Sunday, April 26, 2015

Fail breads, great brownies, and more

It's been a while since I posted, in part because it's no fun to talk about failures. Here's what's happened since I last posted:
  • I forgot to put salt into a sourdough poppy-sesame seed loaf (which I'd never made before).
  • I didn't seat the bread pan well, ruining a sourdough buckwheat loaf (which I'd successfully made before).
  • I made a pretty good rye bread from a new (to me) cookbook.
  • I successfully made super lemon ice cream and chunky raspberry sauce (which I'd made a few times before, but not recently).
  • I found a delicious brownie recipe that features coconut flour, and I made it twice.
Salt. It's the reason I started baking bread. I can't take too much sodium, and most bread has an awful lot of it. So I bake bread with about half the salt the recipes call for (halving the yeast as well), and it usually turns out.

Without salt, bread tastes anywhere from boring to downright nasty. The sourdough poppy-sesame bread tasted nasty. I can't be sure that leaving out the salt was the only reason for this bread's failure, since I'd never made the bread before (much less any recipes from Josey Baker Bread's sourdough section). Here are the problems with the bread:
  • Nasty flavor, making the bread inedible. (Lack of salt was definitely a factor. It's also possible that the poppy seeds were bad.)
  • Failure to develop gluten. The bread stayed wet, the gluten never seeming to develop. (Kneading helps gluten and this was a low-knead recipe, but so is the sesame bread that I've made successfully a few times. Salt makes gluten stickier and stronger, which is what you want in yeast-raised bread. More info: Fine Cooking's article about how to increase or limit gluten development.)
  • Failure to rise in the oven. (This might have been as least partly because I didn't preheat the baking stone for a full 45 minutes; I was in a hurry.)
Here's what the dough looked like when it was supposedly ready to shape:

Here's the outside of the cooked loaf:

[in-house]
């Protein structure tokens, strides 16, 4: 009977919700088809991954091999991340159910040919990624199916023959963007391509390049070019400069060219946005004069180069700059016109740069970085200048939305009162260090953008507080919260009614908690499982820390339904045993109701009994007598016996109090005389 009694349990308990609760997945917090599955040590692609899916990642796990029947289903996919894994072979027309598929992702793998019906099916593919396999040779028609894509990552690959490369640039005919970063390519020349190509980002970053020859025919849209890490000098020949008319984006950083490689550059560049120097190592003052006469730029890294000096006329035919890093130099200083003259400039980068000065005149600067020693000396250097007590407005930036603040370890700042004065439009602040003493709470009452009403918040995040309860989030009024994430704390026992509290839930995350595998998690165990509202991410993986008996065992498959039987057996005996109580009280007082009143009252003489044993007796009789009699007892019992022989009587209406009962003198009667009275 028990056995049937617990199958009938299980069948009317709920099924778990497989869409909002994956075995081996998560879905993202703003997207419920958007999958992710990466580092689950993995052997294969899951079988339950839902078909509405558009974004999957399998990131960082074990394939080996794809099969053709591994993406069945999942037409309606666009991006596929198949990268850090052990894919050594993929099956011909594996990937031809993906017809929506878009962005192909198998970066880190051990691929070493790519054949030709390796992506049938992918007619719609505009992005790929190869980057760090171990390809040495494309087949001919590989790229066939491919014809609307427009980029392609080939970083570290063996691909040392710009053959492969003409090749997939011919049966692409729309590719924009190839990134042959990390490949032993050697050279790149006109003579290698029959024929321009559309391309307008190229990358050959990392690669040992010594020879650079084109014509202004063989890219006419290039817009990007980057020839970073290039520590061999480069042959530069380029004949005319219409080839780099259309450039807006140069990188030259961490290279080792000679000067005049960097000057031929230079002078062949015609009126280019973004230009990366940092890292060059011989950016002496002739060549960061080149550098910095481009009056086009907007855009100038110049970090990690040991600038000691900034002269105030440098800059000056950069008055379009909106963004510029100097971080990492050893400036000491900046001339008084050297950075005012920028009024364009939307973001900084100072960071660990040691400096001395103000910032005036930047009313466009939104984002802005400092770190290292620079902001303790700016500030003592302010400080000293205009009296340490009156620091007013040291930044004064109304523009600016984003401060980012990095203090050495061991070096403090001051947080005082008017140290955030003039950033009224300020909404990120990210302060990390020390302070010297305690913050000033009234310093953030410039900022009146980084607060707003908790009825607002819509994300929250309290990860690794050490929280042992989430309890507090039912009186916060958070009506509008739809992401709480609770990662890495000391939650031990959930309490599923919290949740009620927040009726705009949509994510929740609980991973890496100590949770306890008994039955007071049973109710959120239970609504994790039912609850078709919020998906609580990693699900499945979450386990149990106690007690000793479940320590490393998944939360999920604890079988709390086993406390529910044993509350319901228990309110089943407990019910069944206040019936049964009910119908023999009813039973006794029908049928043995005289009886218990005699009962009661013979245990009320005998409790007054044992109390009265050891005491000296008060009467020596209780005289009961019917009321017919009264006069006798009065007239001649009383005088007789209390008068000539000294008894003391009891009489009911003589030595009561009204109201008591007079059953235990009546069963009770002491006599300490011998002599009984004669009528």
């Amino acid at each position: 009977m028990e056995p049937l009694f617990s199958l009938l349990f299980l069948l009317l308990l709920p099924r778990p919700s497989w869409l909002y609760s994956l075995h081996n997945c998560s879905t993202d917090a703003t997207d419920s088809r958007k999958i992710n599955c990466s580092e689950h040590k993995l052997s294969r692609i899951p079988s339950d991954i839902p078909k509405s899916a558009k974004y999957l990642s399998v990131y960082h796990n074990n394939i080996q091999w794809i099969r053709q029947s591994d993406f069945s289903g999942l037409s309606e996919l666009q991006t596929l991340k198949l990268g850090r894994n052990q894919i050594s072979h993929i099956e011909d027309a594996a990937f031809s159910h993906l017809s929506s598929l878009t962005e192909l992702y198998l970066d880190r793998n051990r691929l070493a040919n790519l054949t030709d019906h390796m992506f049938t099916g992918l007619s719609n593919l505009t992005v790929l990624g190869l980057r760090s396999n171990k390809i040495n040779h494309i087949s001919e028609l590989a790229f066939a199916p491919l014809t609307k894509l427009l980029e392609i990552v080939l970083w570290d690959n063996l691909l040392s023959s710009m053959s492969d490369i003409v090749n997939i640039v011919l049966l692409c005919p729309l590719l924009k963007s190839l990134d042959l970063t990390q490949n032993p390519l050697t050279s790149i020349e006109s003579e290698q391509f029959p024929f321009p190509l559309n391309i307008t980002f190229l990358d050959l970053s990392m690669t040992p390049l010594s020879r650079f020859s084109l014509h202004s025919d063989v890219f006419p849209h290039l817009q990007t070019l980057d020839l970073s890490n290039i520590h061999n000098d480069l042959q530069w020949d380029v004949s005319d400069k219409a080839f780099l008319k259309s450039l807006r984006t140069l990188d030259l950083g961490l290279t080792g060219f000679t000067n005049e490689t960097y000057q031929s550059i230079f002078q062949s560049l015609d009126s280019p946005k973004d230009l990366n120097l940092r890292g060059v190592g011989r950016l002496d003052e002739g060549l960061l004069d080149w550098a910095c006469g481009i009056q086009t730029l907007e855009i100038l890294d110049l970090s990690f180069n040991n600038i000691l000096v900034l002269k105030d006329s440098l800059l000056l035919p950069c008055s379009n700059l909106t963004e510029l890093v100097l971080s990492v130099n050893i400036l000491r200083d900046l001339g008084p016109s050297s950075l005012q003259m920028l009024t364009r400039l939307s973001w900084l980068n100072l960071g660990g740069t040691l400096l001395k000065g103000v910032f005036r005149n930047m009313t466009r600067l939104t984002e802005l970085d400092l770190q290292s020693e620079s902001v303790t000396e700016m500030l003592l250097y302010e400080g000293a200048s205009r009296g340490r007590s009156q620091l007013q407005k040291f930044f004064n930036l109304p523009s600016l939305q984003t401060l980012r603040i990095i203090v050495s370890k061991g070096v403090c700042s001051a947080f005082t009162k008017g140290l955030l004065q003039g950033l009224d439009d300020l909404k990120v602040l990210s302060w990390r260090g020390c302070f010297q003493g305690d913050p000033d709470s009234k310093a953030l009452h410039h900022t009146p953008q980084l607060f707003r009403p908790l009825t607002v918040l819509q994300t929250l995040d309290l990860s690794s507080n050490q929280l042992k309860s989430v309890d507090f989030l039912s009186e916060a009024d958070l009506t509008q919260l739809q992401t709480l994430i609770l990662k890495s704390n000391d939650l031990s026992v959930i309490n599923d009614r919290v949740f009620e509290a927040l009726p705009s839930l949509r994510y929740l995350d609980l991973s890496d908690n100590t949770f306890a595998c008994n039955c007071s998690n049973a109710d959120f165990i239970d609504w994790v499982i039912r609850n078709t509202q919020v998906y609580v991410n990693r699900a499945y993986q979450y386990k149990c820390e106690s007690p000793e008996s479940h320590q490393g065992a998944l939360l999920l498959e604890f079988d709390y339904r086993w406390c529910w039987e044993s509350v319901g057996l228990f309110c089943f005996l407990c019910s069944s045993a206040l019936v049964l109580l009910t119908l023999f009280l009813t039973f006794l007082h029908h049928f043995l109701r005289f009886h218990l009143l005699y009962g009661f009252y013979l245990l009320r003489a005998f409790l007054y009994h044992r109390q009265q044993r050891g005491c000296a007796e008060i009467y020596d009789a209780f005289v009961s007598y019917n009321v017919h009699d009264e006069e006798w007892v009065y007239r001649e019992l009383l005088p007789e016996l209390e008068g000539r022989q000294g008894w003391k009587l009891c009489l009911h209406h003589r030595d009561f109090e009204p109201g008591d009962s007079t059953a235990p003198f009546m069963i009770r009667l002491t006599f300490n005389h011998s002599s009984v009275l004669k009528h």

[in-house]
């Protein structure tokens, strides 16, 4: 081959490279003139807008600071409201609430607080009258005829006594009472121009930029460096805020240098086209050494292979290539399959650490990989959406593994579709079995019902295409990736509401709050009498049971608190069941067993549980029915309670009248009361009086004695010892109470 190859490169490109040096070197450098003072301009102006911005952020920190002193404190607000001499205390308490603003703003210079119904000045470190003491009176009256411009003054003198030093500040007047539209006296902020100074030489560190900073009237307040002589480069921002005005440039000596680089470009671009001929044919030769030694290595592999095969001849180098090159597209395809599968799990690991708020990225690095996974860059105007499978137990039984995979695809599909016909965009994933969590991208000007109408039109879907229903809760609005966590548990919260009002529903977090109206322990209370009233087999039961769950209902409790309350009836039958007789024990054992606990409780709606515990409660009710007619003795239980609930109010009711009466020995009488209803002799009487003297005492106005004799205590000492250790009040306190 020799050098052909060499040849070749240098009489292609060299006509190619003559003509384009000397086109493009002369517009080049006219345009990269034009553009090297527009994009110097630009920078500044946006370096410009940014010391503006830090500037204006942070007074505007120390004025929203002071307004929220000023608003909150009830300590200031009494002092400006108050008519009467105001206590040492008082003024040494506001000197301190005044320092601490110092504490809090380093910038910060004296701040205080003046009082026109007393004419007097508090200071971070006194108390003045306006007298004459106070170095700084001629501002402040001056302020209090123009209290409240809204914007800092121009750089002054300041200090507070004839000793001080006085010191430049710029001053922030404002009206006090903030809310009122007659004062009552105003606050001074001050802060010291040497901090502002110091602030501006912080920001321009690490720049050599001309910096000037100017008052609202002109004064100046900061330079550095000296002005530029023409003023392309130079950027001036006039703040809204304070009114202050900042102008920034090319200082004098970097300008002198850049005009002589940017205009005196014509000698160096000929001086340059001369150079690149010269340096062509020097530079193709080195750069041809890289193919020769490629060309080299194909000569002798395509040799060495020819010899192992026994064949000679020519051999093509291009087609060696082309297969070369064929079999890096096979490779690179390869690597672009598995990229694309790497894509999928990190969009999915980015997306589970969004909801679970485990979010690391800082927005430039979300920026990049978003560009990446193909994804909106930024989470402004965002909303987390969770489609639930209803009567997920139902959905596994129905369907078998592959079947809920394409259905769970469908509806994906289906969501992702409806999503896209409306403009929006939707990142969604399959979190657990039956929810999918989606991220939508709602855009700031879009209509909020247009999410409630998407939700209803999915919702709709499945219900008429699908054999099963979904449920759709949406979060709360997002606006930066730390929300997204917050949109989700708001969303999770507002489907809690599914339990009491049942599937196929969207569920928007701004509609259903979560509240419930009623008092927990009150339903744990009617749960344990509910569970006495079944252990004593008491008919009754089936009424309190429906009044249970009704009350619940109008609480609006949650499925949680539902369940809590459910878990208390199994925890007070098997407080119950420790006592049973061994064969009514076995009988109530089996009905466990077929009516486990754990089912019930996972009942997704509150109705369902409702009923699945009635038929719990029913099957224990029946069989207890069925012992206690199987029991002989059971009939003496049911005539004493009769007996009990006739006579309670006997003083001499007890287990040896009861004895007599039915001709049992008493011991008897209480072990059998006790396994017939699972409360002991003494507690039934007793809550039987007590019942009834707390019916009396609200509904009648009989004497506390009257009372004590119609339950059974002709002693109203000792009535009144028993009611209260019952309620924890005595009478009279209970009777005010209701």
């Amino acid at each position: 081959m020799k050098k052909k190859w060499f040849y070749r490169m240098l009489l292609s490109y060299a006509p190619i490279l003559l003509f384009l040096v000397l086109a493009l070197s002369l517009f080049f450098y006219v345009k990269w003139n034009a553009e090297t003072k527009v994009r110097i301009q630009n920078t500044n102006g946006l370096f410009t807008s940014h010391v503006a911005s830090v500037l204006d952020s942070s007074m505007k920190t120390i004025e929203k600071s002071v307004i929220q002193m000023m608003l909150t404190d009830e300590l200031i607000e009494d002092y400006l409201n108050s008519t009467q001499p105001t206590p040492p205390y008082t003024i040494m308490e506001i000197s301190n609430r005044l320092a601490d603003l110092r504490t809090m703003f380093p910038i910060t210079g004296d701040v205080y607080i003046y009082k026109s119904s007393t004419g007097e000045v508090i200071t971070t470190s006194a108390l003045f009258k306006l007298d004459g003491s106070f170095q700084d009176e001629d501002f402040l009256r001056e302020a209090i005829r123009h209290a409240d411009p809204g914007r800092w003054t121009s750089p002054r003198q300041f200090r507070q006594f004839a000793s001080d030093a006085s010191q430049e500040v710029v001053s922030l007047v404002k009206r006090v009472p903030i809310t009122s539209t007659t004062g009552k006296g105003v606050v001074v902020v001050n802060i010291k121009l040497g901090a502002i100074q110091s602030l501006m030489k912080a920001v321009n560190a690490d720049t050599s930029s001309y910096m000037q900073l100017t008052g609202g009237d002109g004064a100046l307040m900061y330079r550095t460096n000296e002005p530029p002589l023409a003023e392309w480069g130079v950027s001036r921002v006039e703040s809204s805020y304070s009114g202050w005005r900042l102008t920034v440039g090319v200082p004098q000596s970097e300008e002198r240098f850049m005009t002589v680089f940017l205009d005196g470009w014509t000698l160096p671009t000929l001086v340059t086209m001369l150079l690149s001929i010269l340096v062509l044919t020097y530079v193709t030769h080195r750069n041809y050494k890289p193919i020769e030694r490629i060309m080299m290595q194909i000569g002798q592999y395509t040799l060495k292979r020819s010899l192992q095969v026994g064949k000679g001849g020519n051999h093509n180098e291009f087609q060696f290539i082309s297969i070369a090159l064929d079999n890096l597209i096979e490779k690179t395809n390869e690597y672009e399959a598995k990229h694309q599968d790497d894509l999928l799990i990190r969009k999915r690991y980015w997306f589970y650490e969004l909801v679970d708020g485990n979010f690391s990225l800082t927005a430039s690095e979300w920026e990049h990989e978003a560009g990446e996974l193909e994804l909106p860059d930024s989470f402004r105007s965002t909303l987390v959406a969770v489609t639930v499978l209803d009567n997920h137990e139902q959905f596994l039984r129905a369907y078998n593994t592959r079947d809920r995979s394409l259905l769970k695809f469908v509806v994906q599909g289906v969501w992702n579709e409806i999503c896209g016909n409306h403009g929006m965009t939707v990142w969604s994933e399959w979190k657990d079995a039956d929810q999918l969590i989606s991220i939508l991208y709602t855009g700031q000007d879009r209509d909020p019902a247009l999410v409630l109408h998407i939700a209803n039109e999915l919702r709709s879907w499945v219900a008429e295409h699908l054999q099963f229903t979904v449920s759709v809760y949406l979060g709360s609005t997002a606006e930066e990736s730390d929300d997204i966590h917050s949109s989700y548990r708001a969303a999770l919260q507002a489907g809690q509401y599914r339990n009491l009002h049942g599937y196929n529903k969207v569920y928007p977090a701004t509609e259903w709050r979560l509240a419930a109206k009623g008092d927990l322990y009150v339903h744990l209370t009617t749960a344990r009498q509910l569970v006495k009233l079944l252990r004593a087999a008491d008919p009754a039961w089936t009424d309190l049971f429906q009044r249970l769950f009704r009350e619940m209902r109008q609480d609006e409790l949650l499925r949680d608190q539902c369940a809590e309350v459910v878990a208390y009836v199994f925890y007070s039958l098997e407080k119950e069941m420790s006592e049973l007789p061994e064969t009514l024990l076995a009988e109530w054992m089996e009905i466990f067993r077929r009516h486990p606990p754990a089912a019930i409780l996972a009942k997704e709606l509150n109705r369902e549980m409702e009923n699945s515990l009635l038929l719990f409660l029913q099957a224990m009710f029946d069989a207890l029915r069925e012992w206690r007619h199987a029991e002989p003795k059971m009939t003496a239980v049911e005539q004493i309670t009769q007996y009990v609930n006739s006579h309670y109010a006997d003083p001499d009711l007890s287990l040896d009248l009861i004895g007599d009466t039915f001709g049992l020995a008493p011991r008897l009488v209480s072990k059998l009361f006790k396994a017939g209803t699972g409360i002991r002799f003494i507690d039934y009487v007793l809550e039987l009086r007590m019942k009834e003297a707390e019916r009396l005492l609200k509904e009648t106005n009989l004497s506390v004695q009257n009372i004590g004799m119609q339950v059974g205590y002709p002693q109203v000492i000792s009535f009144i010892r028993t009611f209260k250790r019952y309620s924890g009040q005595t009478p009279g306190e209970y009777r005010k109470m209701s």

Not undercooked (nor overcooked)

Here's what it looked like inside:

Enough of that. I didn't take a picture of the failed sourdough buckwheat loaf, so I'll just describe it. Imagine a tiny ball of bread around one paddle, and a big lump around the other paddle. The tiny ball was hard, the other one seemed a bit compressed, and together they were smaller than when I successfully cooked this bread before. I threw out the bread without eating it.

If I ever hear the bread machine making a racket again, I'll restart the cycle from the beginning, rather than reseating the bread pan and letting it continue.

Here's the rye bread, which was from the Raisin Pumpernickel recipe in Rustic European Breads from Your Bread Machine, by Linda West Eckhardt and Diana Collingwood Butts (p. 175). I took the caraway seed option instead of raisins. I probably halved the salt and yeast... I don't remember.

My first slice attempted was timid, so I sliced again
(as you can see from the curvy line at the top left)

I messed up on the baking a bit, forgetting to decrease the heat from the 400 degree preheat to a 375 degree baking heat. Strangely, the instructions say to bake it "until done...or until golden brown and done through." How are you supposed to know that a dark brown bread is golden brown? I sense cut and paste.

I shaped the dough as a free loaf, covering it for the first 20 minutes of baking. If I make this bread again, I might just use a loaf pan, since the bread crust didn't stay crisp for long. And if it comes to that, why not just bake it in the bread machine?

Here's a picture of the inside.

 Great with tomato, mozzarella, basil, and olive oil!

Changing the subject to ice cream, I made super lemon ice cream with chunky raspberry sauce, from recipes in The Perfect Scoop. I'd gotten a request for birthday ice cream the same morning. For most of the ice creams I make, this would be a problem, since I usually cook one day and then churn the next (so the custard is completely cool). I chose this recipe because it's tasty and it requires no cooking.

As usual, I used lemons from the garden.

You whir up the lemon zest with some sugar, and then you add half and half.

The raspberry sauce was also good, as always.

Ingredients for the chunky raspberry sauce

Finally, the brownie recipe. It's on the back of the Let's Do... Organic Coconut Flour package, and it's very similar to a King Arthur chocolate coconut cake recipe. Moist, deliciously chocolatey... it's a winner. It's gluten free (whatever) but definitely not low in cholesterol or fat—lots of eggs and butter.

I've made these brownies twice, both times adding chocolate chips. The brownies are OK cold, but they're great room temperature or warm. When I make them again, I'd like to try adding nuts or cocoa nibs—with or without chocolate chips.

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